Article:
Three set to cause more disruption with 5G pricing plans

EE is finding out first is not always best as Three is set to join Vodafone is offering more attractive 5G data tariffs.

When EE first launched its 5G tariffs earlier this year, it was as everyone would have expected; the MNO charged a premium, and a lofty one at that, the 5G connectivity. Vodafone undermined this position with an innovative approach, tiering on speeds not data allocations, and now Three will go one step further offering access to 5G connectivity at no extra cost to a customer’s 4G connectivity plan.

All new and existing customers will have access to 5G with no speed caps and at no extra cost on all contract, SIM only and PAYG mobile plans. There will be data caps if you have currently have a cap on your 4G plan, however SIM-only unlimited data plans start at £20 per month.

“The forthcoming months are going to be game-changing and with our unrestricted plans, we are looking forward to unleashing the full potential of 5G to all,” said Three CEO Dave Dyson.

The approach is a sensible one from Three and leans on the strategy put forward by T-Mobile in the US. 5G is currently seen as somewhat of a bonus for customers right now, due to the limited geographical coverage of the airwaves. Offering 5G connectivity for free will certainly attract some customers, who will just have to worry about getting a 5G compatible device.

“Three’s hand was likely forced to some extent by Vodafone’s initial disruptive and unexpected pricing strategy for 5G,” said Kester Mann of CCS Insight. “But its enviable spectrum holding places it in a commanding position to undercut any rival.

“More than for any other UK operator, 5G is crucial to Three. It represents an opportunity to reinvigorate the brand, overcome a negative network perception, achieve the scale it as long-for craved and push into other segments such as convergence and enterprise.”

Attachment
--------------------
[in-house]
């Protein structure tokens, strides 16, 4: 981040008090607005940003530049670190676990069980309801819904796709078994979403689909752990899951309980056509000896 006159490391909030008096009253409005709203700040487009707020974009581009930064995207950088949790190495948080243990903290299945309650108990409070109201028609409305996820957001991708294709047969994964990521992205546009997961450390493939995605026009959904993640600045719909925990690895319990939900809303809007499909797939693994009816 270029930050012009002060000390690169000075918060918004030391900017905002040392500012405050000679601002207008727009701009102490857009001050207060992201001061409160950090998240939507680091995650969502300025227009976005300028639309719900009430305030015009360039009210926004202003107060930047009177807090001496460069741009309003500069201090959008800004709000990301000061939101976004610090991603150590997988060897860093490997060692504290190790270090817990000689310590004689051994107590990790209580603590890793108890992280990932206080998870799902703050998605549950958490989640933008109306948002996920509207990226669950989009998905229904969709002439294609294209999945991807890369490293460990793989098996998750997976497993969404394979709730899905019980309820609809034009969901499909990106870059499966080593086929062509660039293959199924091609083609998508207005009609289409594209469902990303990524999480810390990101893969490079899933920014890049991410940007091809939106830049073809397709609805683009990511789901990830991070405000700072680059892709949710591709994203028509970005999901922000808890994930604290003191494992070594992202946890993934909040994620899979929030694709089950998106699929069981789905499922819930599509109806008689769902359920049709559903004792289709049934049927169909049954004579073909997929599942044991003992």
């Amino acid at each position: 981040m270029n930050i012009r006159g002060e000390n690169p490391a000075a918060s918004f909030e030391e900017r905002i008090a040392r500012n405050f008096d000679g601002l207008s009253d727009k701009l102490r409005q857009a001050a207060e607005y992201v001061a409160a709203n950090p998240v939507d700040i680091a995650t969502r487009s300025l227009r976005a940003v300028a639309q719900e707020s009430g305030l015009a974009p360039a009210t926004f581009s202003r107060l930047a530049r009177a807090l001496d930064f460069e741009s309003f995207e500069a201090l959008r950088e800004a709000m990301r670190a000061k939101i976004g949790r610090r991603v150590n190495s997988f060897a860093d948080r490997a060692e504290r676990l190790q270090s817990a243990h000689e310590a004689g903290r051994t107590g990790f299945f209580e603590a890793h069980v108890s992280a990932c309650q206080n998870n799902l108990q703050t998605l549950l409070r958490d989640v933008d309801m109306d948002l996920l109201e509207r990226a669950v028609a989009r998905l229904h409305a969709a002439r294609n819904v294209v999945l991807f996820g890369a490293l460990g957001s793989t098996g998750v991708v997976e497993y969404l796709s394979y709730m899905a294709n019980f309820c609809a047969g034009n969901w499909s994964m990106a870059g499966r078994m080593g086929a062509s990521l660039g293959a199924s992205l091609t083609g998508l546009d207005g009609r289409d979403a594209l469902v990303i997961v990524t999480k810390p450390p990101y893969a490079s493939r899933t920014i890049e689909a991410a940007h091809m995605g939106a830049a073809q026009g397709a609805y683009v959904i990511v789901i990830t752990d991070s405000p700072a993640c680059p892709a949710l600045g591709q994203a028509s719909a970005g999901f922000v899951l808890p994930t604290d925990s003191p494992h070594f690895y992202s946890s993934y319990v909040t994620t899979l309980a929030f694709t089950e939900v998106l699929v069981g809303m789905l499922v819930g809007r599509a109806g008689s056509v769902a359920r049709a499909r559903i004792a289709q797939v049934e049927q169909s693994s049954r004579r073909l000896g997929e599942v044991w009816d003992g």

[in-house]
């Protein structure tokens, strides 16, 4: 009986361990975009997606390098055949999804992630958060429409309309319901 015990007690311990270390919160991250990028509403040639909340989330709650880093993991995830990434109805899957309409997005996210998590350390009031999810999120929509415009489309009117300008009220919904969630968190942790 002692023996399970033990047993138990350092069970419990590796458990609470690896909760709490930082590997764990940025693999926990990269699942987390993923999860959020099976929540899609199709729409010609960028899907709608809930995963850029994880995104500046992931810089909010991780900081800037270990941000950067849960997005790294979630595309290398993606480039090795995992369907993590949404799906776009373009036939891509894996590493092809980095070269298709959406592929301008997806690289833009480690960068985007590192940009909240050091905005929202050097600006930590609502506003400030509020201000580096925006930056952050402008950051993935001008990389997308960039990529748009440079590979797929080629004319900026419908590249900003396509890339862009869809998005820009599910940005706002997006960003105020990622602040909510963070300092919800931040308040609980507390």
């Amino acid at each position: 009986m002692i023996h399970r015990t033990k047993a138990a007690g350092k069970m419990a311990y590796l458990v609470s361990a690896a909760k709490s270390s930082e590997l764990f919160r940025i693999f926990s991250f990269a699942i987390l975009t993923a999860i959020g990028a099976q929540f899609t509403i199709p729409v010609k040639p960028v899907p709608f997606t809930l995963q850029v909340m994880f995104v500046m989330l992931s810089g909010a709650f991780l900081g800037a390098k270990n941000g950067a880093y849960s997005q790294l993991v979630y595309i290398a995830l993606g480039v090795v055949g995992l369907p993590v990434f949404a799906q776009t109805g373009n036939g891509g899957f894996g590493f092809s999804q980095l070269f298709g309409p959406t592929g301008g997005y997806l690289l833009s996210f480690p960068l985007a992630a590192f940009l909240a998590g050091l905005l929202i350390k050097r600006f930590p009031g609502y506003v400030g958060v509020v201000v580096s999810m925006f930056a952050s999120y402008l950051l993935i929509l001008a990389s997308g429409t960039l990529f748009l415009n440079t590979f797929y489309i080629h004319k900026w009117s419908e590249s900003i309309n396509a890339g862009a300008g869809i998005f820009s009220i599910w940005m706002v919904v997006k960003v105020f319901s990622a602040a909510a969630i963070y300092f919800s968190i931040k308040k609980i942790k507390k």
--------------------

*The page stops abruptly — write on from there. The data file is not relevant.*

This is where Three will have to be careful. With more of society migrating to digital, consumers will come to expect a more resilient and consistent experience from connectivity providers. This is where Three has fallen down in recent years.

In the latest Opensignal report, Three was battling it own for last place with O2 in the majority of the categories. It had the lowest availability scores, poorest for video experience, second-slowest on speeds and worst for latency. This will not be good enough in the 5G era and if this trend continues, it would not be surprising to see Three lose market share.

Three might have been able to disrupt the market on price during the 4G era, but that will not be enough to mount a serious challenge to market share in the 5G era. Consumer expectations will shift across to availability and experience soon enough. Three has an opportunity to make a genuine impact on the status quo, but it needs to kill off the perception (which has often translated to reality) that it has the worst network in the UK.

The stars do seem to be aligning for Three. Pricing looks to be right, it has the best spectrum out of the four MNOs, the UK Broadband acquisition has set it on the convergence path and its traditional customers are perfect for the 5G era. If it can create a network which competes with the best in the UK, the next couple of years might be a very interesting quest for Dyson and his cronies.

UK consumers are not convinced by zero rating gimmicks